iDigBio is pleased to announce the third in a series of preparation-specific workshops focusing on organizing, launching, maintaining, and/or enhancing a biological collections digitization program. This workshop will focus on digitization of dried insect specimens, stored in drawers and trays, either pinned or in packets. The workshop will be held at The Field Museum, Chicago, Illinois April 24–25, 2013. We have funding to support travel and per diem for 24 participants. April 23 and 26 will be travel days, with a welcoming reception early evening, April 23. Those desiring to attend this workshop should complete the online application no later than February 15, 2013. For more information, contact Gil Nelson.(email@example.com).
iDigBio is pleased to announce the second in a series of preparation-specific workshops focusing on organizing, launching, maintaining, and enhancing a biological collections digitization program. This new workshop will focus on digitization of wet collections, to include specimen label databasing, specimen imaging, ledger and field book imaging, and digitization of legacy objects such as X-rays, CT scans, and 35mm slides.
iDigBio’s Public Participation in Digitization of Biodiversity Specimens Workshop was held on September 28-29 in Gainesville, FL.
Topics included the role of citizen science, ways to engage the public in digitization, methods to build public participant virtual communities, and an overview of biodiversity informatics software to facilitate public participation. Visit the workshop wiki page for links to the final agenda, the GoogleDoc, and the presentations.
Thirty participants gathered at Valdosta State University September 16–18, 2012 for iDigBio’s first herbarium digitization workshop. About half of the diverse group represented institutions at the earliest stages of launching digitization programs. More experienced attendees sought strategies for refining their institution’s workflows, processes, and protocols. iDigBio extends special recognition and appreciation to Valdosta State for hosting the workshop, providing extensive on-site support, and for making technology available that ensured the workshop's success.
After a flurry of summer planning activities and software and workflow development, the New England Vascular Plant TCN (NEVP) officially kicked off with a meeting at Yale Peabody Museum of Natural History on September 6, 2012. NEVP plans to digitize collections from 15 herbaria across New England, with a focus on creating a dataset that can be used to study the impact of climate change and land-use history across this region.
Compiled from notes in the field from Deb Paul, iDigBio Digitization Expert:
The Southwest Collections of Arthropods Network (SCAN): A Model for Collections Digitization to Promote Taxonomic and Ecological Research kickoff meeting at Arizona State University.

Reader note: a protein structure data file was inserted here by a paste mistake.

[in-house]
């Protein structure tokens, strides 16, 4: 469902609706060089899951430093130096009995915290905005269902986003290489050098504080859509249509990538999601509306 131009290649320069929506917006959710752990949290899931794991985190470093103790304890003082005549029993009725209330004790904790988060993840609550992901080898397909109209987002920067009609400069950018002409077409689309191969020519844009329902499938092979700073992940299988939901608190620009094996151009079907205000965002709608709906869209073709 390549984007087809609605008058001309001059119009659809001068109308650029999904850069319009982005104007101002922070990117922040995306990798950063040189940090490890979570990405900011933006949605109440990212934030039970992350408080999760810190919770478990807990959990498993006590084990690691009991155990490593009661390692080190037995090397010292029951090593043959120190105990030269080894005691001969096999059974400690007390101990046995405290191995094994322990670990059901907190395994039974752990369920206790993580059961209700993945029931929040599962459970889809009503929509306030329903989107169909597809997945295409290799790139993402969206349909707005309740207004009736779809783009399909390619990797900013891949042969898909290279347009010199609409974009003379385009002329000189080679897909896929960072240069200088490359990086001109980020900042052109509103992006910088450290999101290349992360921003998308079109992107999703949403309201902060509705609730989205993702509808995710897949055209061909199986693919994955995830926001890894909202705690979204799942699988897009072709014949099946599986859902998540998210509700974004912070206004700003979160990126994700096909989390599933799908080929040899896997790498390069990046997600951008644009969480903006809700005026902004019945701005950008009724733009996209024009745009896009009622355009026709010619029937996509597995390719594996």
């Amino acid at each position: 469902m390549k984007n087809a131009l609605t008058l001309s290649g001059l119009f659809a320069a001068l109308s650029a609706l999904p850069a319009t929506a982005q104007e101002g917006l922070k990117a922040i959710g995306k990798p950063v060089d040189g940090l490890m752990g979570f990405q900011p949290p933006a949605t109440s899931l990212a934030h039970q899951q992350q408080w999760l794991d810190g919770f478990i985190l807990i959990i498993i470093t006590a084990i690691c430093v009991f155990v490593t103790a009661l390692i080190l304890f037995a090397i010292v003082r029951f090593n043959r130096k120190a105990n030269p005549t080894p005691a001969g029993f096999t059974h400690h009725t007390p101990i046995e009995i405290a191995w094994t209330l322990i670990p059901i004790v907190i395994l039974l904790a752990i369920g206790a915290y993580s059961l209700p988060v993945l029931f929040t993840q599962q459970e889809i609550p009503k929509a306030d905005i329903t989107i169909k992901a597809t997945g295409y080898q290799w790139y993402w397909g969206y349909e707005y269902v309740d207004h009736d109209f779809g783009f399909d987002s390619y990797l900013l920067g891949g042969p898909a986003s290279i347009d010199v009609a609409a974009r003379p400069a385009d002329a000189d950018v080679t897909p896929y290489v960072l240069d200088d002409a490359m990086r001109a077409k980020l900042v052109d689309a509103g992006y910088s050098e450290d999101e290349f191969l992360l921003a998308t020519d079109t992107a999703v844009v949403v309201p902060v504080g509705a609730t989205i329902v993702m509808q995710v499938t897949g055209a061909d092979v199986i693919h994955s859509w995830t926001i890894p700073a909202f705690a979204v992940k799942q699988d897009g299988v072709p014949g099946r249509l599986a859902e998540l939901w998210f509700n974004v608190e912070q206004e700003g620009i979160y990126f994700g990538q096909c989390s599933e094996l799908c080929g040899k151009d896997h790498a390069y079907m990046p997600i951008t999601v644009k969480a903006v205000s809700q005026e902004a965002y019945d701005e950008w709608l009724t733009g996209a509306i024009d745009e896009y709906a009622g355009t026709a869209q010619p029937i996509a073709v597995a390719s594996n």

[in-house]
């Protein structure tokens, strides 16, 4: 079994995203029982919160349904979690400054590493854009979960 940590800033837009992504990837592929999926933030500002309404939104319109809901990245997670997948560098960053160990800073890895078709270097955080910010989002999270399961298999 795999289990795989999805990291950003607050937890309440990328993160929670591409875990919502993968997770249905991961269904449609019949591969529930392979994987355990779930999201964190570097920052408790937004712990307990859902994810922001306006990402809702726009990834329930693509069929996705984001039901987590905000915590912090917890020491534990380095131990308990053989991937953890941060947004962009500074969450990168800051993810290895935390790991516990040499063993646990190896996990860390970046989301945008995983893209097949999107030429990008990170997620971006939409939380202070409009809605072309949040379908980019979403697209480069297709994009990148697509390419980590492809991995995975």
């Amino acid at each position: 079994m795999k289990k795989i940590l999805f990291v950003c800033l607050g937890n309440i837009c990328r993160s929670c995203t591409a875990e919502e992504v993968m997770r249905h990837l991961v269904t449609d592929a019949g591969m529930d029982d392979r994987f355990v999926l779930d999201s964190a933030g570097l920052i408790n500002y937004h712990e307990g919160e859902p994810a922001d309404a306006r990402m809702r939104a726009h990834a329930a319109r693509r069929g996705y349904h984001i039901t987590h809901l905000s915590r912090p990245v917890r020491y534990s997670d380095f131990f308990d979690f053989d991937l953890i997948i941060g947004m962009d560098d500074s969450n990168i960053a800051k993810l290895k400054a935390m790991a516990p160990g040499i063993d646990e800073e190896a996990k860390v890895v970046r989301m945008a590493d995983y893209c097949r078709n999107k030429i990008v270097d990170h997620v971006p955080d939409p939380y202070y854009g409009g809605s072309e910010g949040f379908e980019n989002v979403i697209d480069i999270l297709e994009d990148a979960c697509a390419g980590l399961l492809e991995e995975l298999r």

August 15-16th 2012
The Georeferencing Working Group at iDigBio is pleased to host the first "Train-the-Trainers" Georeferencing Workshop to be held October 8-12, 2012, in Gainesville, Florida. Participants will learn the fundamentals of georeferencing best practices with a combination of lectures and hands-on exercises, including paper maps, the MaNIS Georeferencing Calculator, GEOLocate, BioGeomancer and online exercises. Special attention will be paid to the specific and unique georeferencing needs of the TCNs.
iDigBio's technology preview is the first release of a semi-annual release cycle for a specimen portal that will eventually contain over 1 billion vouchered specimen records. This technology preview contains sample datasets provided by Morphbank and the Florida Museum of Natural History, some of which is research quality specimen data. These datasets allow iDigBio to share its development efforts with the community for feedback and guidance. You can access the technology preview here: portal.iDigBio.org
Members of the collections community gather in Gainesville, FL to produce optimized specimen digitization workflows at the Developing Robust Object-to-Image-to-Data (DROID) Workshop. Tremendous participant insight holds the promise for informative documentation that will benefit all collections conducting or initiating digitization activities.
Bruce MacFadden reports on the recent Paleocollections Digitization Workshop hosted by iDigBio and FLMNH. The workshop was held to assess the status and future of digitized collections within the paleontological community. Presentations, discussions and breakout sessions focused on three themes: 1) tools, datapases and portals, 2) digitization and workflows, and 3) research applications and Grand Challenges.
An important activity of iDigBio is to deliver IT infrastructure and services for a highly coordinated biocollections digitization community.
Through the use of computer appliances, the community will interact with the iDigBio storage cloud and specimen database.
The iDigBio team seeks to team up with developers of tools to guide development, disseminate, and host virtual appliances that integrate such tools.